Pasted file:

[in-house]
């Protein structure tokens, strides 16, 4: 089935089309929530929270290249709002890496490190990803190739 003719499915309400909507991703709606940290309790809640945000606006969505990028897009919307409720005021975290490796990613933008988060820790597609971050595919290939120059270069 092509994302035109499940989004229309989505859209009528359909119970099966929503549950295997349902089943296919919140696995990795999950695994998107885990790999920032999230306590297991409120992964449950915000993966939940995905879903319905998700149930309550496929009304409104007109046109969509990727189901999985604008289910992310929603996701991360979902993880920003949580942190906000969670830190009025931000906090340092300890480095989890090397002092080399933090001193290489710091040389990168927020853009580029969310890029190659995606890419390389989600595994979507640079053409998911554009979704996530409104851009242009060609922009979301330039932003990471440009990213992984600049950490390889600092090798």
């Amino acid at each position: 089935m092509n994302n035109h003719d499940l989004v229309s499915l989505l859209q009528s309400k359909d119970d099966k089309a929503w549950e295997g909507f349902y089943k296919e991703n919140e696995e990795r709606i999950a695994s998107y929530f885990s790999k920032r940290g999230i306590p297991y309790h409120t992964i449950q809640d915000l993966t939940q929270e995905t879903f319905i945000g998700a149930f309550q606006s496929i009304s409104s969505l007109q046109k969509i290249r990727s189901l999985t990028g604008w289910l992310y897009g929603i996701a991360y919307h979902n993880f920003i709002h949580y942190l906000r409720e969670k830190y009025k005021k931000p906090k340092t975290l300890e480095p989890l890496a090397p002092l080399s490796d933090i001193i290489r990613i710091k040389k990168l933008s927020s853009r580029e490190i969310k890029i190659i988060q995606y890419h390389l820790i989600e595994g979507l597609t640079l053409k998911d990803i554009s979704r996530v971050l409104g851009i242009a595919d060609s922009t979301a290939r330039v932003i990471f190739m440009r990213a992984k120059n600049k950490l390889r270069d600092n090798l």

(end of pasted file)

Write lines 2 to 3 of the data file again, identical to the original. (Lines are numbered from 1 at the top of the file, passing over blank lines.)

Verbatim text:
């Protein structure tokens, strides 16, 4: 089935089309929530929270290249709002890496490190990803190739 003719499915309400909507991703709606940290309790809640945000606006969505990028897009919307409720005021975290490796990613933008988060820790597609971050595919290939120059270069 092509994302035109499940989004229309989505859209009528359909119970099966929503549950295997349902089943296919919140696995990795999950695994998107885990790999920032999230306590297991409120992964449950915000993966939940995905879903319905998700149930309550496929009304409104007109046109969509990727189901999985604008289910992310929603996701991360979902993880920003949580942190906000969670830190009025931000906090340092300890480095989890090397002092080399933090001193290489710091040389990168927020853009580029969310890029190659995606890419390389989600595994979507640079053409998911554009979704996530409104851009242009060609922009979301330039932003990471440009990213992984600049950490390889600092090798």
């Amino acid at each position: 089935m092509n994302n035109h003719d499940l989004v229309s499915l989505l859209q009528s309400k359909d119970d099966k089309a929503w549950e295997g909507f349902y089943k296919e991703n919140e696995e990795r709606i999950a695994s998107y929530f885990s790999k920032r940290g999230i306590p297991y309790h409120t992964i449950q809640d915000l993966t939940q929270e995905t879903f319905i945000g998700a149930f309550q606006s496929i009304s409104s969505l007109q046109k969509i290249r990727s189901l999985t990028g604008w289910l992310y897009g929603i996701a991360y919307h979902n993880f920003i709002h949580y942190l906000r409720e969670k830190y009025k005021k931000p906090k340092t975290l300890e480095p989890l890496a090397p002092l080399s490796d933090i001193i290489r990613i710091k040389k990168l933008s927020s853009r580029e490190i969310k890029i190659i988060q995606y890419h390389l820790i989600e595994g979507l597609t640079l053409k998911d990803i554009s979704r996530v971050l409104g851009i242009a595919d060609s922009t979301a290939r330039v932003i990471f190739m440009r990213a992984k120059n600049k950490l390889r270069d600092n090798l």